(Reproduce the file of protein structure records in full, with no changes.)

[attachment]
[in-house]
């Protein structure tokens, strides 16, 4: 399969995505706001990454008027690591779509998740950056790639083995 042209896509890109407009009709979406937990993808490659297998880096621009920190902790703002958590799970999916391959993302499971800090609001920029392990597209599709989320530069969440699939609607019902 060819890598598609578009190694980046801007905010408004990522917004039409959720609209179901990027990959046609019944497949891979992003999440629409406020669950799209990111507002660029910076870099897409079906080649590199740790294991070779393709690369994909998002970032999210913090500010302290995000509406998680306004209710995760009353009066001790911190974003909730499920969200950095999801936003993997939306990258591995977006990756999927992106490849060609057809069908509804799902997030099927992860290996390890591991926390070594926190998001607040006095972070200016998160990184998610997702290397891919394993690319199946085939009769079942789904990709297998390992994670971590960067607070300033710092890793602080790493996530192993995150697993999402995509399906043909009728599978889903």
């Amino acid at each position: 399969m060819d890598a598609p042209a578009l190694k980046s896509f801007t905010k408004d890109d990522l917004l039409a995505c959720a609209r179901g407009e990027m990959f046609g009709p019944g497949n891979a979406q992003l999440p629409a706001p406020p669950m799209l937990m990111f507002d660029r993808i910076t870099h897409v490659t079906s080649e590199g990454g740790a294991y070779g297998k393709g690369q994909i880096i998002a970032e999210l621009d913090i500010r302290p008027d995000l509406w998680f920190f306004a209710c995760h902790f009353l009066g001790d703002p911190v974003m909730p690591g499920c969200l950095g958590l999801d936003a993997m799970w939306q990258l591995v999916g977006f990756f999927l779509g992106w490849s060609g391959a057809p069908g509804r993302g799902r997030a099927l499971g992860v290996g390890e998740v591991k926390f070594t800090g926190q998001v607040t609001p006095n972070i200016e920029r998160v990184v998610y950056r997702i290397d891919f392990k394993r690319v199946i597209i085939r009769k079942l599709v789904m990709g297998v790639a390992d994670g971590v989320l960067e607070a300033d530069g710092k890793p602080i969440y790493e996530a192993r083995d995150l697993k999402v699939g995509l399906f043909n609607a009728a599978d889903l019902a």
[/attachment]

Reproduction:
[in-house]
């Protein structure tokens, strides 16, 4: 399969995505706001990454008027690591779509998740950056790639083995 042209896509890109407009009709979406937990993808490659297998880096621009920190902790703002958590799970999916391959993302499971800090609001920029392990597209599709989320530069969440699939609607019902 060819890598598609578009190694980046801007905010408004990522917004039409959720609209179901990027990959046609019944497949891979992003999440629409406020669950799209990111507002660029910076870099897409079906080649590199740790294991070779393709690369994909998002970032999210913090500010302290995000509406998680306004209710995760009353009066001790911190974003909730499920969200950095999801936003993997939306990258591995977006990756999927992106490849060609057809069908509804799902997030099927992860290996390890591991926390070594926190998001607040006095972070200016998160990184998610997702290397891919394993690319199946085939009769079942789904990709297998390992994670971590960067607070300033710092890793602080790493996530192993995150697993999402995509399906043909009728599978889903």
């Amino acid at each position: 399969m060819d890598a598609p042209a578009l190694k980046s896509f801007t905010k408004d890109d990522l917004l039409a995505c959720a609209r179901g407009e990027m990959f046609g009709p019944g497949n891979a979406q992003l999440p629409a706001p406020p669950m799209l937990m990111f507002d660029r993808i910076t870099h897409v490659t079906s080649e590199g990454g740790a294991y070779g297998k393709g690369q994909i880096i998002a970032e999210l621009d913090i500010r302290p008027d995000l509406w998680f920190f306004a209710c995760h902790f009353l009066g001790d703002p911190v974003m909730p690591g499920c969200l950095g958590l999801d936003a993997m799970w939306q990258l591995v999916g977006f990756f999927l779509g992106w490849s060609g391959a057809p069908g509804r993302g799902r997030a099927l499971g992860v290996g390890e998740v591991k926390f070594t800090g926190q998001v607040t609001p006095n972070i200016e920029r998160v990184v998610y950056r997702i290397d891919f392990k394993r690319v199946i597209i085939r009769k079942l599709v789904m990709g297998v790639a390992d994670g971590v989320l960067e607070a300033d530069g710092k890793p602080i969440y790493e996530a192993r083995d995150l697993k999402v699939g995509l399906f043909n609607a009728a599978d889903l019902a």